Hong Kong regulator to Issue Crypto Licences with Retail Investor Guardrails
The Hong Kong regulator, the Securities and Futures Commission (SFC), is set to issue licences to crypto exchanges operating in the region under a new regulatory framework that it has created. The licences will come with a series of “guardrails” to help protect retail investors.
The new regulatory framework was laid out by the SFC in November 2018 and was designed to bring crypto exchanges under the same regulatory regime as traditional securities brokers. Under the framework, exchanges will be required to apply for a licence from the SFC, which will then have the power to investigate and penalise any breaches of regulations.
The SFC has now said that it will begin issuing licences to exchanges that meet its regulatory requirements, which include anti-money laundering and counter-terrorist financing controls, as well as business continuity and cyber security measures.
However, the regulator has also said that it will impose certain “guardrails” on crypto exchanges that want to offer services to retail investors. These guardrails are designed to help protect retail investors who may not have the same level of understanding of the risks associated with crypto trading as institutional investors.
The first guardrail is a requirement for exchanges to limit access to their platforms to professional investors only. This is in line with the SFC’s existing rules for the sale of other types of investment products, such as stocks and bonds.
Retail investors will not be completely excluded from crypto trading, however. They will be able to access cryptocurrency products through licensed asset managers who will have to comply with the same regulatory requirements as the exchanges themselves.
The second guardrail is a requirement for exchanges to provide more detailed and accurate information about the risks associated with crypto trading. This includes providing information about the volatility of cryptocurrency prices, as well as the potential risks associated with holding cryptocurrencies.
Exchanges will also be required to provide more detailed information about the types of cryptocurrencies they offer and the risks associated with each one. This information will have to be provided in a clear and understandable way, and exchanges will be required to provide regular updates to their customers.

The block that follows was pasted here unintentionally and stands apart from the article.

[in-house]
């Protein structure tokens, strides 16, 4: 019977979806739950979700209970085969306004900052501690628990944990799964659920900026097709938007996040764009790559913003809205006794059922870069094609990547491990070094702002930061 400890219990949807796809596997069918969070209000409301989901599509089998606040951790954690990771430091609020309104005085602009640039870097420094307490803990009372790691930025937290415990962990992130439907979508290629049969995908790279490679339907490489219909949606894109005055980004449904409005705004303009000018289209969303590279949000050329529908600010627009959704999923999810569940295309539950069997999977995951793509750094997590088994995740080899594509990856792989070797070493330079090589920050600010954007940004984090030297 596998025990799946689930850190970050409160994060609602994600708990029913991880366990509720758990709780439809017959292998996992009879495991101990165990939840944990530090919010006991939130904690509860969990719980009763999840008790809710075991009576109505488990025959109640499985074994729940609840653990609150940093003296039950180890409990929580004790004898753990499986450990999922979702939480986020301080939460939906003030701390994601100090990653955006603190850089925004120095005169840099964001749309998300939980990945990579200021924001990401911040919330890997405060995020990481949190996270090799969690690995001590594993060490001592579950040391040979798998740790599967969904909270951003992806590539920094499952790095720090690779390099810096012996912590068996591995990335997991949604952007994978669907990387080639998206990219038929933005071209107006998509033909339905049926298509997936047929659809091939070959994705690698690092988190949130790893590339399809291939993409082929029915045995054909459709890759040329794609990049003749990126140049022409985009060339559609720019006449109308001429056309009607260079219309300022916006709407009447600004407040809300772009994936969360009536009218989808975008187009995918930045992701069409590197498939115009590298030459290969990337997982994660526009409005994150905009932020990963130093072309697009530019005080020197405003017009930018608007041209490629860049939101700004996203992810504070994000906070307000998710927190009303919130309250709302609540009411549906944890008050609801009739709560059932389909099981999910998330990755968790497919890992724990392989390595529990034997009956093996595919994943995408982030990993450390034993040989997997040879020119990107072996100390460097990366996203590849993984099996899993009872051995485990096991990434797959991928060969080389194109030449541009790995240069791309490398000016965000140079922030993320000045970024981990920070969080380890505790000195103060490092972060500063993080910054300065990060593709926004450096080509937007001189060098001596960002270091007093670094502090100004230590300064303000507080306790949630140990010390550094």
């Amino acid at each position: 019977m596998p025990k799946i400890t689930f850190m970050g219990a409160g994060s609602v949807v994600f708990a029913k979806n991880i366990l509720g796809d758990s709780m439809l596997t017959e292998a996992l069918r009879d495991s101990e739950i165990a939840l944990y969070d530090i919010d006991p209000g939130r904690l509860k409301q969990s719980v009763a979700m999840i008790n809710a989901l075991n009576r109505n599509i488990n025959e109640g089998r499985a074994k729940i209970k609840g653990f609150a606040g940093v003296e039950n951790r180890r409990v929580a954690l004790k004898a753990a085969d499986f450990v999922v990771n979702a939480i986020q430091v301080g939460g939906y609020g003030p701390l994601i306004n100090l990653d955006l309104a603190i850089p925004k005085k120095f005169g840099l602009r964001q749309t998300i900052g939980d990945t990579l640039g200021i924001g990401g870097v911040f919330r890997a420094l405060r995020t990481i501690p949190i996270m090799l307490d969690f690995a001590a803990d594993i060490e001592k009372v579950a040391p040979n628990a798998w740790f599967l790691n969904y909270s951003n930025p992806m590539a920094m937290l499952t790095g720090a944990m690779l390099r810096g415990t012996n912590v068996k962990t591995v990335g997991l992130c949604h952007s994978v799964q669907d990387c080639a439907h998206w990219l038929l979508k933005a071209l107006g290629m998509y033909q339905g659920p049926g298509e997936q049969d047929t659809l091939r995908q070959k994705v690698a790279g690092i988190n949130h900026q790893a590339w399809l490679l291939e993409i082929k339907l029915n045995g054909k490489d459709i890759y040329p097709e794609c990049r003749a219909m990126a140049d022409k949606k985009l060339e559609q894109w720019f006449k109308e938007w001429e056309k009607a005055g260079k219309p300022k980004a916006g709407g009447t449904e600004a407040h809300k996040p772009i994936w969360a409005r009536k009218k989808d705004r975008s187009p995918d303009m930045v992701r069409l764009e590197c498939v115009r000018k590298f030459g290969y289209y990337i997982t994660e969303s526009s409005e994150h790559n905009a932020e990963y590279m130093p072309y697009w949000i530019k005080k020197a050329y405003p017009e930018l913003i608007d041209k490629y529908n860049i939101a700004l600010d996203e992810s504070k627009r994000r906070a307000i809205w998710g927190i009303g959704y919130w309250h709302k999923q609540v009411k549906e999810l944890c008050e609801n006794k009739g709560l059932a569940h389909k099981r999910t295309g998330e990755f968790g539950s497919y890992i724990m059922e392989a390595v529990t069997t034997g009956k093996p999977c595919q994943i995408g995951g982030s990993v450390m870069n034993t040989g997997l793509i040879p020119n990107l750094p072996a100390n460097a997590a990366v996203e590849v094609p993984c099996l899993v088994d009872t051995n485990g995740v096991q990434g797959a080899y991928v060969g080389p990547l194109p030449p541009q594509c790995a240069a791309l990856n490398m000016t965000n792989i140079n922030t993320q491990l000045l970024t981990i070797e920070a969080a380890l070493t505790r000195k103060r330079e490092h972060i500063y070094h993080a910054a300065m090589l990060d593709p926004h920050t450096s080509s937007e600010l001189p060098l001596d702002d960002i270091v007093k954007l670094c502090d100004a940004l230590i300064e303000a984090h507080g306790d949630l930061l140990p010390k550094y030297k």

Finally, the SFC has said that it will require exchanges to put in place measures to prevent market manipulation. This includes measures to prevent insider trading, as well as techniques such as wash trading that are used to artificially inflate trading volumes.
Overall, the new regulatory framework and guardrails put in place by the SFC represent a significant step forward for the regulation of cryptocurrency in Hong Kong. By bringing crypto exchanges under the same regulatory regime as traditional securities brokers, the SFC is helping to protect consumers and investors while also promoting the development of the cryptocurrency industry in Hong Kong.
Hong Kong’s Securities regulator, the Securities and Futures Commission (SFC), is set to crack down on digital asset companies in an effort to protect retail investors. The timing of the move comes after a year of turmoil in the sector, which saw the collapse of crypto exchange FTX and fuelled concerns that consumers were not sufficiently protected.
From June 1, the Hong Kong authorities will require all trading platforms and exchanges to apply for a licence. If they fail to comply, they face fines and jail terms. Furthermore, operators must perform client checks to ensure that retail traders from China, where crypto trading is banned, are not accepted.
The SFC has concluded a consultation on digital asset trading, which proposes various measures to protect investors. A total of 152 submissions were received. The measures include requiring companies to set an exposure limit for retail investors and only allowing retail trading in highly liquid tokens that have been issued for at least one year.
The new system also covers advertising from unlicensed platforms. The SFC’s fintech unit, Elizabeth Wong, said that “it is an offence to issue advertisement related to an unlicensed platform, this would cover (social media influencers) personally promoting services (of these platforms) to Hong Kong investors.”
On Monday, the International Organization of Securities Commissions (IOSCO) unveiled the first global approach to regulating cryptocurrencies, acknowledging the potential risks and challenges associated with the sector.
Despite these moves, some investors remain undeterred, and bitcoin has since recovered 75% to $27,431 as of Tuesday. It has hovered above $26,000 since the banking turmoil in the US and Europe in March.
The SFC will start accepting applications from June 1, but it remains to be seen how many companies will apply for a license and how many will continue to operate without one.
In conclusion, the SFC is taking a step in the right direction by introducing stricter regulations on digital asset companies to better protect retail investors. The move could be seen as catching up with the rest of the world, as global regulators are increasingly taking an interest in the sector and introducing their approach to regulating cryptocurrencies. Investors should be mindful of these developments and seek proper advice before investing in the sector.